Captive-born and critically-endangered vultures are having their first taste of interaction with free-ranging wild vultures at the Jatayu Conservation Breeding Centre of the Bombay Natural History Society (BNHS) at Bir Shikar Gah, Pinjore. Only one barrier of wire mesh separates the eight Oriental White-rumped and two Himalayan griffon vultures in the pre-release enclosure from visiting griffon, White-rumped and Cinerous vultures. These 10 vultures in the enclosure, of which the White-rumped were bred in captivity, are being prepared for eventual release in the wilderness after it is determined that the environment is free of the drug, diclofenac, and other such killer veterinary formulations. The 10 vultures were placed in this enclosure on November 13, 2015, at a ceremony attended by Haryana chief minister ML Khattar. These 10 birds are earmarked for the first-ever full release into the wilderness of captive-bred vultures.
“A maximum of 32 visiting vultures have been counted outside the enclosure. The good thing is that these visiting vultures are also roosting nearby. We are putting out feed for the visiting vultures next to the enclosure so that captive birds get familiar with wild birds. When we feel the environment is free of killer drugs, we will remove the wire mesh one night, so that the captive birds do not notice the change. As per the plan, birds will remain at the spot for some time, though free to fly, will merge with wild birds, and gradually learn to forage and live on their own. Wild vultures can chaperon their transit to freedom and self-reliance,” said Dr Vibhu Prakash, who heads this pioneering project.
Union environment and forest minister Prakash Javadekar was scheduled to visit the centre on January 22 to release a captive griffon vulture with wing tags. Griffons have not been captive bred at the centre but were rescued from the wilderness. Scientists hoped to track this griffon to test the waters before they release captive bred vultures into the wilderness. However, Dr Prakash says the minister’s visit got cancelled.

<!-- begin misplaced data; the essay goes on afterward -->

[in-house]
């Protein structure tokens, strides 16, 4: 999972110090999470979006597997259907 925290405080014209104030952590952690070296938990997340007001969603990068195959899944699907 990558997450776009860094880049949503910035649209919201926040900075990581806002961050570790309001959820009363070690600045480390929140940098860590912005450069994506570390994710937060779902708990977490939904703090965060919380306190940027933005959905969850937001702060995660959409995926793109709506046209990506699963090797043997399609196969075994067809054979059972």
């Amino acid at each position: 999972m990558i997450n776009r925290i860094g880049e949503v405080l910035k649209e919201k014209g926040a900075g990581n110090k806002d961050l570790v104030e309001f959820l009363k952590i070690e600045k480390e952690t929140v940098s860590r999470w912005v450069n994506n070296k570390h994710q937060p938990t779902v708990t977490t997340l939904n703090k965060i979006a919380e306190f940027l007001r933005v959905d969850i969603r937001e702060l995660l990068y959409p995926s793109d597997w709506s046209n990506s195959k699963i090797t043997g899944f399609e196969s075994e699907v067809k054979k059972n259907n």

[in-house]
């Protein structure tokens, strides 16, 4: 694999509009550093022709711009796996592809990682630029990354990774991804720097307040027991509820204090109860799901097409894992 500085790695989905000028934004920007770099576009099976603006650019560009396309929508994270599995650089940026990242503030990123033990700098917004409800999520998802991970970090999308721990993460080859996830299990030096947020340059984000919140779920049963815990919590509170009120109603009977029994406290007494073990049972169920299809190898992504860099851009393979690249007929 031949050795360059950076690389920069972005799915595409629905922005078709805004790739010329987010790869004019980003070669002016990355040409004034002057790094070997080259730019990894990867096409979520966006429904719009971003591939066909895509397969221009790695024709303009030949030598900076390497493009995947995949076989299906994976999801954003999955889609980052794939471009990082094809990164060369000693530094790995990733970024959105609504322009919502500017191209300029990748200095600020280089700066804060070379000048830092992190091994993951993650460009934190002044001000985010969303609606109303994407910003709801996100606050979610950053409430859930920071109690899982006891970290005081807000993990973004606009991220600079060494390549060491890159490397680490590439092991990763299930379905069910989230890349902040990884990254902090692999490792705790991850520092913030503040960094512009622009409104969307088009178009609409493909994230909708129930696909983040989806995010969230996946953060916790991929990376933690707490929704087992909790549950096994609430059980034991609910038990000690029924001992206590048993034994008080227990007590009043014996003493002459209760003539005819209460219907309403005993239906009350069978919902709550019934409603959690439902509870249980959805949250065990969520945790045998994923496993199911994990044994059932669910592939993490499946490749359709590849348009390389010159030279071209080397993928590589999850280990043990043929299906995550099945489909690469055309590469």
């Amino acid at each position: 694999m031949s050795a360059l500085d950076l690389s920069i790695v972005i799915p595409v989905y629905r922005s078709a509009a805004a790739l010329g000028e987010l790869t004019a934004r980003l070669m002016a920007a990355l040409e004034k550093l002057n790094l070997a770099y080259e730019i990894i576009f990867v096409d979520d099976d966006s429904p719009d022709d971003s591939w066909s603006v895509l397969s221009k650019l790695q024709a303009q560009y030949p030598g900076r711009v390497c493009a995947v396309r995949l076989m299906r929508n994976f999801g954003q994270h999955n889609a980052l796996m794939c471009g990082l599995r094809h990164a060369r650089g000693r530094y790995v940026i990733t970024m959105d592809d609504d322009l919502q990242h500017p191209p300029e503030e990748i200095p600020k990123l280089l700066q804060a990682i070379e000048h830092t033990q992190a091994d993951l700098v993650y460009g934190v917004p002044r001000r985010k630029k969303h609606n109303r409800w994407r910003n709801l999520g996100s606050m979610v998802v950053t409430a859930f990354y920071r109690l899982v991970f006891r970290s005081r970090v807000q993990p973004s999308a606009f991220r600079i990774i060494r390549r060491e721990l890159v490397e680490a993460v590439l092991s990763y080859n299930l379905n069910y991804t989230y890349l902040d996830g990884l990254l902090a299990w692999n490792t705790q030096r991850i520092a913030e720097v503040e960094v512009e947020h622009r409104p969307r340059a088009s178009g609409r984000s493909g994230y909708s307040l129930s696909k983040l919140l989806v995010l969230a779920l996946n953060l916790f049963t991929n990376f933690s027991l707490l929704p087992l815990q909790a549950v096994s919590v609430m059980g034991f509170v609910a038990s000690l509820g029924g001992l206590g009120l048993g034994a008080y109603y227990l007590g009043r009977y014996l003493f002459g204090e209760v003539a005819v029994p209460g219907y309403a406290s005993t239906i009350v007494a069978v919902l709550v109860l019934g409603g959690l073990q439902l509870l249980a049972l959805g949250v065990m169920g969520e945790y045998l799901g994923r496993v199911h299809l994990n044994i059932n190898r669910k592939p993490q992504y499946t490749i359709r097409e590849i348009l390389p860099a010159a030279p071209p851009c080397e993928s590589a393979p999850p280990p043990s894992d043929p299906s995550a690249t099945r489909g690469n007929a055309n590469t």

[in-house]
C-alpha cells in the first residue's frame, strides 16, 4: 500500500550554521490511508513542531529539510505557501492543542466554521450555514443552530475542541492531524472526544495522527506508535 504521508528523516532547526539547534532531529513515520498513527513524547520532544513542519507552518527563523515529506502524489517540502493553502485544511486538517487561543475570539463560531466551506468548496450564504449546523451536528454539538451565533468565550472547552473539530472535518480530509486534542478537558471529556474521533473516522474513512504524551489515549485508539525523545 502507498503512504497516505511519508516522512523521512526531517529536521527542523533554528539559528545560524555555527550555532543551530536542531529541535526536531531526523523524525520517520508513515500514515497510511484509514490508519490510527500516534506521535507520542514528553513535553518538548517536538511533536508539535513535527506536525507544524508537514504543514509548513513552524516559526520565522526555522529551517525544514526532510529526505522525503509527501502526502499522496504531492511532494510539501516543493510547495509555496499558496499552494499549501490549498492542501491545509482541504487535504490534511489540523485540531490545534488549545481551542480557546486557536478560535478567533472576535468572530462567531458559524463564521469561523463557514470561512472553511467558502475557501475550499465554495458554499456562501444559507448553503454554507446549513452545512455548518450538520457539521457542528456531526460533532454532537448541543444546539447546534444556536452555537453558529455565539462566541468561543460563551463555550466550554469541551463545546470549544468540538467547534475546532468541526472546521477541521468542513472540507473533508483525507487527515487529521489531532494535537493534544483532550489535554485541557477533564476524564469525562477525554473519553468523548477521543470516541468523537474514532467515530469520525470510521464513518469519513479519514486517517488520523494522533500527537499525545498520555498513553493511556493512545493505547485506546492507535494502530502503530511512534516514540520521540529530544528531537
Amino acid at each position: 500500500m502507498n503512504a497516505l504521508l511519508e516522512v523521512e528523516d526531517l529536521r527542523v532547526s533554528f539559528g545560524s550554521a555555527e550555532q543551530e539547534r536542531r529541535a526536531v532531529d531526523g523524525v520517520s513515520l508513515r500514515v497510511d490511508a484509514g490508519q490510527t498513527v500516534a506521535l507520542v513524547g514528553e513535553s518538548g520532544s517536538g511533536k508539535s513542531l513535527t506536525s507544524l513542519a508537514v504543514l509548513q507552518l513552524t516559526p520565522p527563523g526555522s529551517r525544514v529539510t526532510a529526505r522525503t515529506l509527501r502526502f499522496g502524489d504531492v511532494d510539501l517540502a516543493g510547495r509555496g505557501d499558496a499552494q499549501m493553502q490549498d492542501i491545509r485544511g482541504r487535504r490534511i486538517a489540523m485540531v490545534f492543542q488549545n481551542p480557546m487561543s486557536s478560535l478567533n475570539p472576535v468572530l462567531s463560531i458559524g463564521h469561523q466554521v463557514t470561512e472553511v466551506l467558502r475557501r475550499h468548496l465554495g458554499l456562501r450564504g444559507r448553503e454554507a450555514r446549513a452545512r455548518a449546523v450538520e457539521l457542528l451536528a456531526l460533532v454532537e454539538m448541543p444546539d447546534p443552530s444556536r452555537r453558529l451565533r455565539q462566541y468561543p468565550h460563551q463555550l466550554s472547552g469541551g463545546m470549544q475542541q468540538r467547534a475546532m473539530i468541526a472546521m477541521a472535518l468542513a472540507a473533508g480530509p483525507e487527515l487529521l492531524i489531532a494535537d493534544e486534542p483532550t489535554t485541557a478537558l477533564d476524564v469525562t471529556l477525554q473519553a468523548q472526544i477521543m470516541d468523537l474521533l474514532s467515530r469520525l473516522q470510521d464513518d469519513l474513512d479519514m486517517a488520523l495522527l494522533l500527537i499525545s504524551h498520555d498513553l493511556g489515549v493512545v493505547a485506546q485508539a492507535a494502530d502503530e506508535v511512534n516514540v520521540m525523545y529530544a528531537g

From a population estimated at four crore in 1980s, Indian vultures suffered a catastrophic decline and numbered a lakh in 2008. The Union government’s vulture action plan envisages the release into the wilderness of 600 pairs of three critically-endangered vulture species in the decade following the first successful full release.
Breaking the sound barrier
Have you ever wondered what sound shoes make when they walk, trudge or run over carpets of ‘kachnar’ flowers at Sukhna Lake? Or wondered how it breaks the back of the horticulture department’s gardeners to daily sweep blooms and leaves and consign them to an out-of-sight dump a kilometre away? Well, if you can restrain your heartbeat for a few moments and strain your ears to pick up sounds beyond the familiar thud of your shoes clocking fitness miles on the Argus app, the faintest notes of flowers being squelched will slip through the barrier of your cultured eardrums. The fall is especially poignant when winds blow in from a south-easterly direction and flowers are swept across the concrete walkway like beams of purple, mauve and pink. As if nature was generously decorating a marriage entrance with cut flowers, only to gracefully submit and be trampled upon by a triumphant ‘baraat’. Till May-June, the Sukhna gardeners see no relief in sight as they will be besieged with falling leaves of different trees, scattered all over by the wandering, mischievous winds.
I asked the gardeners if no use could be derived from these petals? Though some people do pluck ‘kachnar’ pods for cooking, fallen flowers are removed as speedily as plastic litter is. Senior officials think the bombardment of blooms gives Sukhna a ‘’dirty, unkempt look’’. But one gardener recalls officers of yore like the then UT adviser, Neeru Nanda, whose love for flora was legendary. Nanda had ensured that fallen blooms and leaves were turned into natural manure by filling up a compost pit. She would even issue minute instructions on how flower beds were to be hoed so that their roots were not harmed and fallen leaves buried in that very soil to nurture the parent plant.
A handsome sambar was rescued in the nick of time from dogs at Nabipur village near the Harike wildlife sanctuary. The stag had taken refuge in the village pond, which was a quagmire compounded by proliferation of hyacinth. The hapless deer had been hounded across the fields by dogs. Nabipur sarpanch Kashmir Singh tipped off the Punjab forest department staff, which reached the spot and placed ladders across the pond to get to the stag and rope it, thereby denying the salivating hounds some juicy venison. The stag was later released at the nozzle point of the sprawling sanctuary, just upstream of the Harike barrage. Those who think that sambars are not good swimmers and can ‘’drown in water’’ need to see the way they swim across the Beas and Sutlej after the confluence point of the two rivers. The surge of water from the confluence till the barrage is so strong that it can easily sweep large boats and send them crashing into the barrage. However, sambars and wild boars are such powerful swimmers that they swim across that wide and swift water flow in a straight, unwavering line.